Windows 10 will soon run on devices with ARM-based processors. How soon? Very.

Microsoft has already said that Windows 10 will gain ARM support by the end of the 2017, and now folks have started to find some ARM64 packages on Microsoft’s servers. These packages are for the latest Insider Preview version of the Windows 10 Fall Creators Update, which is build 16281.

In other words, it’s starting to look like ARM support could launch alongside the Fall Creators Update on October 17th.

Does that mean you’ll be able to download and install Windows 10 on your smartphone or tablet? I wouldn’t bet on it. But don’t be surprised if we start to see new Windows 10 laptops, tablets, and convertibles with Qualcomm Snapdragon 835 chips soon.

The ARM chips should bring smartphone-like features to Windows devices, including low power consumption (especially in standby) and always-connected WiFi and/or mobile broadband support. Of course, Intel offers its own low-power chips with support for Connected Standby these days, but it’ll be interesting to see a bit more competition in the thin, light, and occasionally fanless PC space.

While this isn’t the first time Microsoft has offered a version of Windows that supports ARM-based processors, we’re not talking about Windows RT or Windows Phone this time. Thanks to x86 emulation, you should be able to run legacy Windows applications on a Windows 10 device with a Snapdragon 835 processor. You’re not limited to Windows Store apps (although obviously Microsoft would love it if more developers would jump on the Windows Store/Universal Windows Platform app bandwagon).

If you believe Microsoft and Qualcomm’s claims, there’s a chance users won’t even really notice the difference between a Windows computer with an ARM chip and one with an x86 chip, since there’ll only be a slight performance hit when running apps that weren’t originally designed to support chips with ARM architecture.

Maybe we’ll find out just how believable those claims are in a little over a month.

via WinFuture, My Digital Life Forums, and @AndItsTito

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7 replies on “Windows 10 ARM packages spotted on Microsoft servers, suggesting ARM support is on track”

  1. I’m really looking forward to seeing a device with Windows on ARM. It will be interesting to see if it really will be like Windows and to what extent. Will we be able to run Visual Studio on it? Will WSL work on it as well? Will IIS, SQL Server, Postgres and Oracle run on it? Java?

    I’m also interested in seeing what kind of editions Windows 10 ARM will come in. S? Home? Pro? Enterprise? Something else?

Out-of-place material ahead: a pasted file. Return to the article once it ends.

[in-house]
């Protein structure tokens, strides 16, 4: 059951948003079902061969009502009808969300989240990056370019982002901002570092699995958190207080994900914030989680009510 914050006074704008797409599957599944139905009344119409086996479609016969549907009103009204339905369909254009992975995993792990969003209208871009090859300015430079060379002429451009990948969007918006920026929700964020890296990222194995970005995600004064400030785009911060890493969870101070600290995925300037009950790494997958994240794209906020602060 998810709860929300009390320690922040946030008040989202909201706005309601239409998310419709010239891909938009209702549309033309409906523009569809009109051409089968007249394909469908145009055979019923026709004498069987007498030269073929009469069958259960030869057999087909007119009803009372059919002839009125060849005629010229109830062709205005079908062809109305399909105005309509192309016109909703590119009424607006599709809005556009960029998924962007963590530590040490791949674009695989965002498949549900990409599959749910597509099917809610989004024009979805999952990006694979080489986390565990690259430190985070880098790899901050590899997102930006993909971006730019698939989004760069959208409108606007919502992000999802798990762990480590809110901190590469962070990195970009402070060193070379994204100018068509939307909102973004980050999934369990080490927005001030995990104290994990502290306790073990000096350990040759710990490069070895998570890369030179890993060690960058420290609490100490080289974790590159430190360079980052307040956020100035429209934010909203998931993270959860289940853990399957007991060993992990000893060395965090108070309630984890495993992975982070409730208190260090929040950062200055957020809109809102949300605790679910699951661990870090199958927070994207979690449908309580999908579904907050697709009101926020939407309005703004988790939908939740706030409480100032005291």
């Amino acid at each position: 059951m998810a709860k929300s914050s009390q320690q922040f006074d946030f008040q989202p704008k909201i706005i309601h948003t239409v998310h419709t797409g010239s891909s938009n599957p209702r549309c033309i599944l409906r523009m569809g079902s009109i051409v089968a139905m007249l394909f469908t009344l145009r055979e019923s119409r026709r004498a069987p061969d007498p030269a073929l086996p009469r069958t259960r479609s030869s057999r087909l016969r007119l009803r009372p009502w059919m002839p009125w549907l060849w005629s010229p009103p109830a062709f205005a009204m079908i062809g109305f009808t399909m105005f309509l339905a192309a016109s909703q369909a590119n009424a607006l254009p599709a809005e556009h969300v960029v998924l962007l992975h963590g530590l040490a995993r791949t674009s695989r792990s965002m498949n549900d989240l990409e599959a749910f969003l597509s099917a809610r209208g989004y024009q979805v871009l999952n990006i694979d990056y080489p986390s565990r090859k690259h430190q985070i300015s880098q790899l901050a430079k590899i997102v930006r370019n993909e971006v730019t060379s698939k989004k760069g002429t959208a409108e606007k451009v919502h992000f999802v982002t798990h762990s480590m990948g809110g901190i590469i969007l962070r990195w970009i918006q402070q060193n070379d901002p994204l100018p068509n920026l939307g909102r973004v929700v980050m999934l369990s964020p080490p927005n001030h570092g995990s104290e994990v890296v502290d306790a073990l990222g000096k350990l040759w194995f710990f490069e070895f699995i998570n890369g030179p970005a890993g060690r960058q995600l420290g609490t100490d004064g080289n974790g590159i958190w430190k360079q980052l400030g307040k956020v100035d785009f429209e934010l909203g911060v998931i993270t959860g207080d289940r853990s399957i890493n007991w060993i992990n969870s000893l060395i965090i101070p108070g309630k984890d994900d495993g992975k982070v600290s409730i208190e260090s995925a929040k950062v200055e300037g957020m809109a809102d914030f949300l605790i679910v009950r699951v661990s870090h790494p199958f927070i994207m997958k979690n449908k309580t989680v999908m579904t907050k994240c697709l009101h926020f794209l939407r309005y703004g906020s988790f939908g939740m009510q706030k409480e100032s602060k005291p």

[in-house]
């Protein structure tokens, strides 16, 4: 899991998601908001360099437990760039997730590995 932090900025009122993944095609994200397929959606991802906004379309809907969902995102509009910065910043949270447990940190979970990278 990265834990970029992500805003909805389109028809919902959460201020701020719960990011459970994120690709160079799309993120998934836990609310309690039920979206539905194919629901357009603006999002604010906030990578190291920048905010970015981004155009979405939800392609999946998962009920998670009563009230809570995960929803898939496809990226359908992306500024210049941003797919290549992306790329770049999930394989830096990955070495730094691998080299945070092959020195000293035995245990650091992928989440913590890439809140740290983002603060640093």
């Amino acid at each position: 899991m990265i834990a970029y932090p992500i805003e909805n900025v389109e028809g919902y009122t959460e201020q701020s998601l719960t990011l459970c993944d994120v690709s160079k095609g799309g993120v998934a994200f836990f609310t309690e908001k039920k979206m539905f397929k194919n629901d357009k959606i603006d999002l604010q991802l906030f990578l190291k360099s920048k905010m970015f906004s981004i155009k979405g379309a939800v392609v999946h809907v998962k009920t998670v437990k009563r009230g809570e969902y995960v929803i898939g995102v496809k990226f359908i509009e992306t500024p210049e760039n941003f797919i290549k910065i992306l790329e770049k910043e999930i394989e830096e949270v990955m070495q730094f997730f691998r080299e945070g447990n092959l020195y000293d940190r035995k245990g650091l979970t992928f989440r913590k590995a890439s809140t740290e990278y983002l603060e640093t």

2. In your average desktop app the emulation will probably do just fine but on something that needs better performance I’d be surprised if the emulation can deliver.

    Particularly games I suspect will be a problem, don’t expect much even if the GPU in the SD835 is at least on par with the Nvidia GPU in the Nintendo Switch from comparing NV-Tegra/SD835 tablet benchmarks.

    UWP based apps can deliver native Arm performance but I doubt even the Xbox PC games on the Windows Store have been compiled with an Arm version.

    1. This is Windows, not Android. Windows supports discrete GPUs. Whether we will see them in ARM devices is still in question, but I would bet “yes” if NVIDIA decides to make a Windows 10 device.

      1. I would bet “no”.
        Name one device out there that has an ARM CPU and uses a user accessible/replaceable GPU.

        1. When drachemitch says “discrete,” he means the GPU has a separate die and package, not a user accessible slot or socket. This has been done before. It was done in the late Windows Mobile era and early Windows Phone era in several pocket PCs. Discrete, low-power GPUs also were quite common on many laptops until the integrated GPU was added to the Core line.

          1. EDIT: Discrete, low-power GPUS also came standard on many laptops and desktops until the integrated to the Intel Core processor.

    2. If you’re looking for a gaming laptop, this isn’t for you. But for more regular tasks, I’d like an ultra portable 2-in-1 with long battery – currently the choices are either Atom (no longer updated and getting increasingly outdated) or expensive devices. It’d be nice to have something in between.

Comments are closed.